The positive feedback loop – how volunteering abroad can inspire active citizenship at home

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The positive feedback loop – how volunteering abroad can inspire active citizenship at home

Recently, I was at a talk in Dublin by Dr Matt Baillie Smith on ‘Thinking Differently about International Volunteering’, which considered the longer term impact of volunteering abroad, something which can often be neglected by the media. One point that resonated with me was the idea of volunteering abroad acting as a catalyst to engaging people in community work at home.

For me, interning with an NGO in Thailand presented many challenges which lead me to develop new skills, experiences and perspectives which influenced me upon returning to Ireland. Not only did it teach me new skills, but the experience showed me the potential we all have for making a difference locally by getting involved with grassroots organizations, whatever our level of expertise and experience. Having that chance to get involved with an organization whose cause I cared about and was invested in but in a capacity I had little experience in was a great learning opportunity. The satisfaction I got from working at and contributing to events I thought I would have little to contribute showed me the potential we all have to contribute as well as learn, and encouraged me to get more involved at home in roles I’d previously dismissed due to fear of not knowing enough or having enough experience. In short, the challenge of delving into projects abroad can give you the extra skills, experience and confidence to become more involved locally upon your return.

While the experiences we have abroad can enkindle a sense of global citizenship in us, it can be daunting to know where to start in order to pursue those interests and put those skills we learned while abroad to good use.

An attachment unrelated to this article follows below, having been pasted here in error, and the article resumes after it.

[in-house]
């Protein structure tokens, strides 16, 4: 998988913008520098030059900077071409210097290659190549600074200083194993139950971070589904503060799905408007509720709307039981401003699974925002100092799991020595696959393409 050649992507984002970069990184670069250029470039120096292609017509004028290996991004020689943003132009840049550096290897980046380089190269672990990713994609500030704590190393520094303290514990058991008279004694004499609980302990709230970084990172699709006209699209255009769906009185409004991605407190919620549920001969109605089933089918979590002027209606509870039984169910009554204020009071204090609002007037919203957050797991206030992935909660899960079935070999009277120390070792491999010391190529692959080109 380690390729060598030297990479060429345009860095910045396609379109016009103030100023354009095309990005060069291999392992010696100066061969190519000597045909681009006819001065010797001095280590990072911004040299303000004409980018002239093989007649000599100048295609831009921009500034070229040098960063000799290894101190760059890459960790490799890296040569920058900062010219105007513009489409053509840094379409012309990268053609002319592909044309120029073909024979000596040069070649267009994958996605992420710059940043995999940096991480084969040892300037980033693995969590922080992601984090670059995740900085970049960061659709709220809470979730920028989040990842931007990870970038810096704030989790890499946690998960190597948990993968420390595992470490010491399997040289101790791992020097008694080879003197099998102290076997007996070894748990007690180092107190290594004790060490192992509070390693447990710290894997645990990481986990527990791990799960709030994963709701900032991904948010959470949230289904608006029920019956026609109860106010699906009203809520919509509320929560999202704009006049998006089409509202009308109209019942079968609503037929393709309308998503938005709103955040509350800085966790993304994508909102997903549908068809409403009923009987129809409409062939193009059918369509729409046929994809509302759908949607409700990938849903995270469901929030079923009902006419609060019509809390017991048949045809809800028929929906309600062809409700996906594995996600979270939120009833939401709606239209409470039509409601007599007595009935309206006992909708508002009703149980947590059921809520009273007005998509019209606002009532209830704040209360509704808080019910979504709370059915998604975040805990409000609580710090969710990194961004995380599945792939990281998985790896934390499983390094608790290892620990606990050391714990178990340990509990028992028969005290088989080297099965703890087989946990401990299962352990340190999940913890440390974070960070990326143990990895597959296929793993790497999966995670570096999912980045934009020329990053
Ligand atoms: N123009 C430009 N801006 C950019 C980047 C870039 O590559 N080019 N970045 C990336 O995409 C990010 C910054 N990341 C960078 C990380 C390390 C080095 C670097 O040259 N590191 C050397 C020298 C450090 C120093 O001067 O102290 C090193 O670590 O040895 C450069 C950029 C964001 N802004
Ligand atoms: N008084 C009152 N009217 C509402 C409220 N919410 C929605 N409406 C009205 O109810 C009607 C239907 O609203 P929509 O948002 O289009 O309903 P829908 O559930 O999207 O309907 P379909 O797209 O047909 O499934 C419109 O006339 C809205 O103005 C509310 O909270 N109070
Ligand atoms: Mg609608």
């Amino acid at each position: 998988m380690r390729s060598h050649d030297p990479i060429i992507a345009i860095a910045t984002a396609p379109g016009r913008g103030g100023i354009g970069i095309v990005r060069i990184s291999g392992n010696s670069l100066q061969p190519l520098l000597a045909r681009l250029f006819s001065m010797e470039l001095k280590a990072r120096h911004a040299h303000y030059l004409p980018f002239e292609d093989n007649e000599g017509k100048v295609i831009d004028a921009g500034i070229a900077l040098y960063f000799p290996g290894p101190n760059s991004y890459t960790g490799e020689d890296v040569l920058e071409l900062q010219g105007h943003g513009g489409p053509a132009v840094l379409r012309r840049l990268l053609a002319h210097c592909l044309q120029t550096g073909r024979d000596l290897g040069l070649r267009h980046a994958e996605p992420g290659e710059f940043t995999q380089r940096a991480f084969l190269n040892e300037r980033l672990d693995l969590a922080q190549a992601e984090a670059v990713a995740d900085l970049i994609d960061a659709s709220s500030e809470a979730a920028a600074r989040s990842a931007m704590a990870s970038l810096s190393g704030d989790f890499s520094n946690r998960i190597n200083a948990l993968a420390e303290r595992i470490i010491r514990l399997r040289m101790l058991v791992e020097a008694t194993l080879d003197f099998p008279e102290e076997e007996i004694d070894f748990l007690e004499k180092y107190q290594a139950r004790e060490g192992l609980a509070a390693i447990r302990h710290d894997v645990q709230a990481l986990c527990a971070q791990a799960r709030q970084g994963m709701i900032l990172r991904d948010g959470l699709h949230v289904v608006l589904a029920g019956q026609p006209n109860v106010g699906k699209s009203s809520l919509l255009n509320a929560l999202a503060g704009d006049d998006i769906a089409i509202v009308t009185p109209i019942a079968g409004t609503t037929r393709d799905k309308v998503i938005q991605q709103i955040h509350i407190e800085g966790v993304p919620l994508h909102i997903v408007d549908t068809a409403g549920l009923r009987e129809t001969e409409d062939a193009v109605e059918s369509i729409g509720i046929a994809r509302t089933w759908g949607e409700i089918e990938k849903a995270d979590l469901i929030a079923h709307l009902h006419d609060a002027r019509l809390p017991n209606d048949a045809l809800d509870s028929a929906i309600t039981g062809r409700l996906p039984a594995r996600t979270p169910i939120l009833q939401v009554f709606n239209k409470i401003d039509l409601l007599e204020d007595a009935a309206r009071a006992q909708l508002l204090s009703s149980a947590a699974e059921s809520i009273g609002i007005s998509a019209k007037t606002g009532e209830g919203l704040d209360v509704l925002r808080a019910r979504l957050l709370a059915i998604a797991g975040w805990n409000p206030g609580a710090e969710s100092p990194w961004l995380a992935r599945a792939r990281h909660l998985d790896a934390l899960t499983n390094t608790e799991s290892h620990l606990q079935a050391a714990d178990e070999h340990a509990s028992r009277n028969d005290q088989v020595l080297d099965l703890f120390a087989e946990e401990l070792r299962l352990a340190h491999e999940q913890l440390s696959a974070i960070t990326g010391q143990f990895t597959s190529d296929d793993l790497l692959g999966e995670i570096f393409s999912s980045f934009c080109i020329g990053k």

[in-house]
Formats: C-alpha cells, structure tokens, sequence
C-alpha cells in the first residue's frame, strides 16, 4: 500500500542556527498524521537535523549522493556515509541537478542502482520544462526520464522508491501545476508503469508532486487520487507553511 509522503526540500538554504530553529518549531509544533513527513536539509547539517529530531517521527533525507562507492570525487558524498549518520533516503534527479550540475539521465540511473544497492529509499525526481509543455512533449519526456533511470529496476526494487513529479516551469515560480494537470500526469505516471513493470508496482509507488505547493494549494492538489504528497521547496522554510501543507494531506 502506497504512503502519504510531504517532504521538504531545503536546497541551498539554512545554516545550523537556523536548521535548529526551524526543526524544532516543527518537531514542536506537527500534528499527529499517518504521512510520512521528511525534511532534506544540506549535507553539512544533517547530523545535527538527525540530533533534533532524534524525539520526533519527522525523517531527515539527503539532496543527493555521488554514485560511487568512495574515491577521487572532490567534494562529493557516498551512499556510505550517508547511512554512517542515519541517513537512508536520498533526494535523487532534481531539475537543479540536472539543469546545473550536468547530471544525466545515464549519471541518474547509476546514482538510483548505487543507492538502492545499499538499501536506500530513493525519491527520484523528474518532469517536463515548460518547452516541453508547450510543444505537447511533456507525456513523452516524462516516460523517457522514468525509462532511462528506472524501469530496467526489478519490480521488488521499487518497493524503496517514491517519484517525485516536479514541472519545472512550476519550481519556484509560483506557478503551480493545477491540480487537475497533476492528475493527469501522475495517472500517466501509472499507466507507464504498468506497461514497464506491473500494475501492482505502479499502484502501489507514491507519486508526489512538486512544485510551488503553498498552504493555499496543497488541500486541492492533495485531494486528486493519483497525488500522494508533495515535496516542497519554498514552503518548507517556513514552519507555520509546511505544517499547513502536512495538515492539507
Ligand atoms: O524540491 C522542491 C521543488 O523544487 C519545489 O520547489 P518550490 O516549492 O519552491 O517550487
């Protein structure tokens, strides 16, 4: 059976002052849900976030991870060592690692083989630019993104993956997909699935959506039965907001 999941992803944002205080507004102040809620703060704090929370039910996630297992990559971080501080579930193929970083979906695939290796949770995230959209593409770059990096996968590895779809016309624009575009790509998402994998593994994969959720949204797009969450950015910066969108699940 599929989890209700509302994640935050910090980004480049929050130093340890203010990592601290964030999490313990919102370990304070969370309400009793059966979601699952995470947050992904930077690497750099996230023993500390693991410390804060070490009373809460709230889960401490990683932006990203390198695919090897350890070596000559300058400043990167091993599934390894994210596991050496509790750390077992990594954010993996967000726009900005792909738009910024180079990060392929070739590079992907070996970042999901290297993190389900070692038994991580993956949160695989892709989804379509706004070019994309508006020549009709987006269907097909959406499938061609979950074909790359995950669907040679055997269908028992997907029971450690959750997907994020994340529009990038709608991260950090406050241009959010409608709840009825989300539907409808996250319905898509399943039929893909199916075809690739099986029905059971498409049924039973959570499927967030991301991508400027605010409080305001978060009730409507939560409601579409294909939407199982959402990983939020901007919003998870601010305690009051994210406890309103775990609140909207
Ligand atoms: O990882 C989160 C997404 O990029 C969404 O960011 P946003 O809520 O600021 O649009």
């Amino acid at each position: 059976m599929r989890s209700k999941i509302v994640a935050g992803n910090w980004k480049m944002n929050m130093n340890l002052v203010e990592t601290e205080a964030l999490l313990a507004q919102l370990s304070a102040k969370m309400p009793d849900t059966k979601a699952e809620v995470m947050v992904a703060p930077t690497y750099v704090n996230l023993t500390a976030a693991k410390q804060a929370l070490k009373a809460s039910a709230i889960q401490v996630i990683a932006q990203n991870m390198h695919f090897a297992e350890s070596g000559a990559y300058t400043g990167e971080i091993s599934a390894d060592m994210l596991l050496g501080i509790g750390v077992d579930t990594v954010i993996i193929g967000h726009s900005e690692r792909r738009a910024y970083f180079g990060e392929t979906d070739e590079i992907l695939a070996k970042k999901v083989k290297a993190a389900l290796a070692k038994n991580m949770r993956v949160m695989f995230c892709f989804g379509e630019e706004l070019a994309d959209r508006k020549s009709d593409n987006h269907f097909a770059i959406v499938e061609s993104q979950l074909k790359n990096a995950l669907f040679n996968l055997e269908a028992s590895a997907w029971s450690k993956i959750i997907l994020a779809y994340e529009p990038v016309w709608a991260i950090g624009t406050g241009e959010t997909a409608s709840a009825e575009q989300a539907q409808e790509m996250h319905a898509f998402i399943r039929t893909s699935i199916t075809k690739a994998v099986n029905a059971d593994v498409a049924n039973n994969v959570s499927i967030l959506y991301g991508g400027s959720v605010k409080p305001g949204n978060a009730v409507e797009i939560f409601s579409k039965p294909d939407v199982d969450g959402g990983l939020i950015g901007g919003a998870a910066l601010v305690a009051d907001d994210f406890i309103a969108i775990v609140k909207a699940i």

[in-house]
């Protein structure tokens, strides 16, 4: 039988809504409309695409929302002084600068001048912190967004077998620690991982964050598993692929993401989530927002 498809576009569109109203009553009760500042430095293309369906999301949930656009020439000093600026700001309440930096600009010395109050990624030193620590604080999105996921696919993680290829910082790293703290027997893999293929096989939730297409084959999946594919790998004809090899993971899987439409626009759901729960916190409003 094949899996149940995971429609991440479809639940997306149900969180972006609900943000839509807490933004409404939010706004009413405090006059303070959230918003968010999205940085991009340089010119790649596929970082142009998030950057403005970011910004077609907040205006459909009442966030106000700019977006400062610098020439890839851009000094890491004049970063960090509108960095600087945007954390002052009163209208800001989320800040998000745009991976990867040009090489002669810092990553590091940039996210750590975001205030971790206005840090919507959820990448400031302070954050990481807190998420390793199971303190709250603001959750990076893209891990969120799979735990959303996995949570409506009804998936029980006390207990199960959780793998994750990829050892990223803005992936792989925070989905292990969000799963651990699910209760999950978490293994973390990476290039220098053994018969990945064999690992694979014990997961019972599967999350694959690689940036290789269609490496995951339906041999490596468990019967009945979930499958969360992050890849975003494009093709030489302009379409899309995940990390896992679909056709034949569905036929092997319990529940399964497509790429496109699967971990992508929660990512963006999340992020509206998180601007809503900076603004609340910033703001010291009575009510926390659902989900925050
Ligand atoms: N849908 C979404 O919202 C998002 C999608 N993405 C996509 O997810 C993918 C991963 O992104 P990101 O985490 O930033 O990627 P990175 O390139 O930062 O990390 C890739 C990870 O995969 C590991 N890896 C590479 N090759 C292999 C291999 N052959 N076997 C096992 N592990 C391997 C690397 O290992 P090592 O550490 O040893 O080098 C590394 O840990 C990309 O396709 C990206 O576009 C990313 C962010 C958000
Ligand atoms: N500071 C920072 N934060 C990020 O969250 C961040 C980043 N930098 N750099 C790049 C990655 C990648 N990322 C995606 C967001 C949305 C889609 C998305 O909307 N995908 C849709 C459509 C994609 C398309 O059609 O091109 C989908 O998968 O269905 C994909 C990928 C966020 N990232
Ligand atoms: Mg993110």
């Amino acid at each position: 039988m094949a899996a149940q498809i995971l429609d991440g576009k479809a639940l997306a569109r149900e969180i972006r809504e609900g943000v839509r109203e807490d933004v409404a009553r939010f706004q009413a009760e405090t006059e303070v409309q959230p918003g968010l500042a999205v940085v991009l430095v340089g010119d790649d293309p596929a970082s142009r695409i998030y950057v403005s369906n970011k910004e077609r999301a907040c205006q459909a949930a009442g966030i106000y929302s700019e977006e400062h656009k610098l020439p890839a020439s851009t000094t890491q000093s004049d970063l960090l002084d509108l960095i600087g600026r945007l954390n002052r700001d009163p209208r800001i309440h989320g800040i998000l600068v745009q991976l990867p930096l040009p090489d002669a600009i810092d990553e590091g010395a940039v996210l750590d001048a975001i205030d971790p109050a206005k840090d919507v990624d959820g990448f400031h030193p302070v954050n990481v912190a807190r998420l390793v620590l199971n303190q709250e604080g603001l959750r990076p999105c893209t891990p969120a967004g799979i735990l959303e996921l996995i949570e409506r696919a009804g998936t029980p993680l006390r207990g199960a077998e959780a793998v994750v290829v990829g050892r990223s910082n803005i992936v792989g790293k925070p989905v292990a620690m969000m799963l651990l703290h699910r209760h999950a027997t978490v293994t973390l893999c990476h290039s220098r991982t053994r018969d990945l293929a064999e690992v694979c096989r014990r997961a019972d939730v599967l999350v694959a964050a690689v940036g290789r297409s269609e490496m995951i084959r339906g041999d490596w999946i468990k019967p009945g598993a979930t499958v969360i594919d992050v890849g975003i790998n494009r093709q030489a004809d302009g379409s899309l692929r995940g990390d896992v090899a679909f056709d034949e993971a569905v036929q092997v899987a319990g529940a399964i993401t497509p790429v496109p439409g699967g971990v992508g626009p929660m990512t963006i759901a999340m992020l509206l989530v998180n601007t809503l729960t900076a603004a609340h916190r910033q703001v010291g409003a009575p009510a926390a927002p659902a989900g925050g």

However, there are many ways for returned volunteers to get more involved back home, although sometimes it can seem difficult to know where to start. I have found that one way to begin is by first considering the area or theme you are interested in, and then looking at the different types of activities that focus on that area. For example, during my time in Thailand, we focused a lot on HIV prevention and LGBT health. This was an area I really enjoyed and was keen to get more involved with back home. In terms of types of activities, there is both a bigger picture advocacy side with social media and campaigns, and a smaller picture aspect that deals with making a lasting impact on smaller numbers, through education, counselling, workshop delivery and other services.

In terms of finding organizations that match your interests, I have found that is can be useful to consider previous organizations you’ve worked with, as well as new ones. For example, before arriving in Thailand I took training at HIV Ireland which I really enjoyed. It was then an easy decision to look for and attend more training sessions with this organization when I returned home. Similarly, having participated actively in the UCD LGBTQ+ society prior to going abroad, I was keen to become more involved in the society’s work on sexual health upon returning home. Consequently, I helped organized workshops on sexual health and HIV for our members, as well as link in with HIV Ireland to provide free condoms and sexual health booklets for our members. It was very rewarding to link in with both groups, and demonstrated to me the benefits of returning to and strengthening your work with your base organization after volunteering abroad.